Halo is clearly setting up an “Are we the baddies?”–style arc for John, whose anti-hero status is established in the premiere episode. Sure, he and three other Sentinels wipe out two squadrons of Covenant fighters on the planet Madrigal with a menagerie of weapons. But they also literally walk away from teenager Quan Ah (Yerin Ha), the outpost’s only survivor, as she mourns the massacre of her father and everyone she’s ever known, and ignore her begging for help. The Sentinels are not nice, and although Schreiber’s face is mostly hidden by a helmet with an identifiable gold eye shield, his assured voice performance and stiff body language establish the character’s rigidness.
That transforms once John touches a Covenant “keystone” that flashes a geometric design, generates an energy force field, and unlocks hidden memories of his childhood — providing him with an interiority that Spartans aren’t supposed to have. John’s changed personality leads him to take off his helmet, a major breach of UNSC protocol (yes, à la The Mandalorian), and to protect Quan Ah. (And to even crack deadpan jokes, like his response of “Nuts, bolts, microchips” to her question about what he wants to eat.) Their Lone Wolf and Cub dynamic is built on the foundation of his laconic nature and her mistrust of the UNSC, and it’s one of the series’s most promising elements. “We’ve seen your Spartan propaganda broadcasts. You think the Outer Colonies don’t see through that?” Quan spits at Dr. Keyes, and it’s a testament to Ha’s strong performance that even amid the series’s many visual effects — including when Quan is running through a battle zone with her friends’ bodies exploding around her, or facing off against holograms of UNSC higher-ups — your eyes always go back to her expressive face.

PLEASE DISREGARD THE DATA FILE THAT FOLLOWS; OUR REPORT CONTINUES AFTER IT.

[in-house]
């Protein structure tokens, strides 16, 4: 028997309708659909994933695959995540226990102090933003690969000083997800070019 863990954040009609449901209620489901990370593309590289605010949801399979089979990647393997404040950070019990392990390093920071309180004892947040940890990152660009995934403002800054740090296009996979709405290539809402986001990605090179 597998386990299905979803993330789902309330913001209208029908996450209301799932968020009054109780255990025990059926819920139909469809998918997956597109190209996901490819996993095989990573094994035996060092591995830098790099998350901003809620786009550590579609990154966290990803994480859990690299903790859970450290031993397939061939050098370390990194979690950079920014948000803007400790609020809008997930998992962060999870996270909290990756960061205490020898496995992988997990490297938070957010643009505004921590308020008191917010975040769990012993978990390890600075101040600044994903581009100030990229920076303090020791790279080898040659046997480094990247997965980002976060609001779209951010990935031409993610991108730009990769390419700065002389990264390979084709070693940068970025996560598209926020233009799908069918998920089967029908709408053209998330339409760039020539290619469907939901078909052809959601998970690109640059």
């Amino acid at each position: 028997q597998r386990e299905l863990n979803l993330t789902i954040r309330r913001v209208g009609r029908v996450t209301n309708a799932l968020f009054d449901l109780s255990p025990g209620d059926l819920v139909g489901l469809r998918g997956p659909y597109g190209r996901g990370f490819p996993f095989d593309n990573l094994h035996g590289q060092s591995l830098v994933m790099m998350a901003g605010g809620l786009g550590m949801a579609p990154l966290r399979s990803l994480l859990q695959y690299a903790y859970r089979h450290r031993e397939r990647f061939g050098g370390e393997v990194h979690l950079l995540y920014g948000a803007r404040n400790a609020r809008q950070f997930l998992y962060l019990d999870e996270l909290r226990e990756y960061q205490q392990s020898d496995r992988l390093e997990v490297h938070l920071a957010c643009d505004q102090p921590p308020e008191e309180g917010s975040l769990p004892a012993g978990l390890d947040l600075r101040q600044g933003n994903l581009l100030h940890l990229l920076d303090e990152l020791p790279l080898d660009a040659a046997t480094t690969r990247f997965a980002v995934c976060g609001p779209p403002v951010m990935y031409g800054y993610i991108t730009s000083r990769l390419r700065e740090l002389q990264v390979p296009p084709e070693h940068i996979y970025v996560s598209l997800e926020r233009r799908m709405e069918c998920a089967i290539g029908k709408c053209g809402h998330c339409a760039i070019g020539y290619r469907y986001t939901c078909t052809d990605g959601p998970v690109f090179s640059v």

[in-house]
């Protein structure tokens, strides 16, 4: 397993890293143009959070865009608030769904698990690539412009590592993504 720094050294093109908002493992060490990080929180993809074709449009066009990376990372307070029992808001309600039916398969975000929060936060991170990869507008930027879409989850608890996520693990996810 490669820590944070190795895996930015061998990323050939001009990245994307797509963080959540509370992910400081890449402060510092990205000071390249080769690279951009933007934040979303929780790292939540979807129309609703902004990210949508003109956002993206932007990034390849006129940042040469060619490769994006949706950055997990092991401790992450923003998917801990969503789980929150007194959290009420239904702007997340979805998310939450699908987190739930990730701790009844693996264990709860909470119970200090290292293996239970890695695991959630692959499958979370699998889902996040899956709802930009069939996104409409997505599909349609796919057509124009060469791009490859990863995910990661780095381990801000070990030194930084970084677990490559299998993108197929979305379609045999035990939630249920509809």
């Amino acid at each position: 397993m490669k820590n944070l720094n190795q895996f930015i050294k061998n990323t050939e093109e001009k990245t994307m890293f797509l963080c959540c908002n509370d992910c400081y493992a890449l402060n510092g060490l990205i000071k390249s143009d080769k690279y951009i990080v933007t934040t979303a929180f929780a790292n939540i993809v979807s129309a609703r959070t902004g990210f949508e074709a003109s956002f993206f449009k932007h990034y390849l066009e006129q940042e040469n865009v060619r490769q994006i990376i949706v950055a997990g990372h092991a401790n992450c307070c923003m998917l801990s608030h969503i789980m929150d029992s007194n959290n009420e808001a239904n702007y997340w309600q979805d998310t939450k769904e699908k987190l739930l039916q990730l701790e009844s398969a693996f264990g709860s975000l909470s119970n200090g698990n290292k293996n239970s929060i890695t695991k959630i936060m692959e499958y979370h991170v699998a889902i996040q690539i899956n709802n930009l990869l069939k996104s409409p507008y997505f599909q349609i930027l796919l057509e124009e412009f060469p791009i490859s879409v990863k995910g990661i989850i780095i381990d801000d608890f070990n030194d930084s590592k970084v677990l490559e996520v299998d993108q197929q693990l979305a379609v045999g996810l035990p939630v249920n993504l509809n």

But the series’s cinematography, like its narrative priorities, is uneven. A major attack scene in the premiere episode suffers from hyperactive acting that destroys any cohesive sense of place, but later sequences are unforgettable, like the Sentinels walking in the desert, their shadows ominously long, and John and Quan hurtling through an asteroid field. A reveal about John’s tortured background is shared so quickly that it barely qualifies as a mystery, even though the series treats it as such, and certain dialogue exchanges — especially for Admiral Parangosky and Captain Keyes — are yawningly didactic. And must every sci-fi property these days include a musing like, “What’s the point of saving humanity if we’re going to give up our own?” That’s not meaningful; it’s just rote.
There are subplots with potential here, though, and they’re primarily location-based: the Rubble, an anarchic outpost on which John reunites with old friend Soren (the ever-wonderful Bokeem Woodbine), and Madrigal, now ruled by Vinsher Grath (Burn Gorman), a murderous-but-loyal warlord. Those areas could unlock various elements of John and Quan’s identities and further elucidate the dynamic between them as two orphans manipulated by the UNSC. How Halo is choosing to spend its time, though — that strange artifact, an endless war, and political backstabbing — isn’t yet as compelling as whatever weirdness could be happening in the forgotten corners of this universe.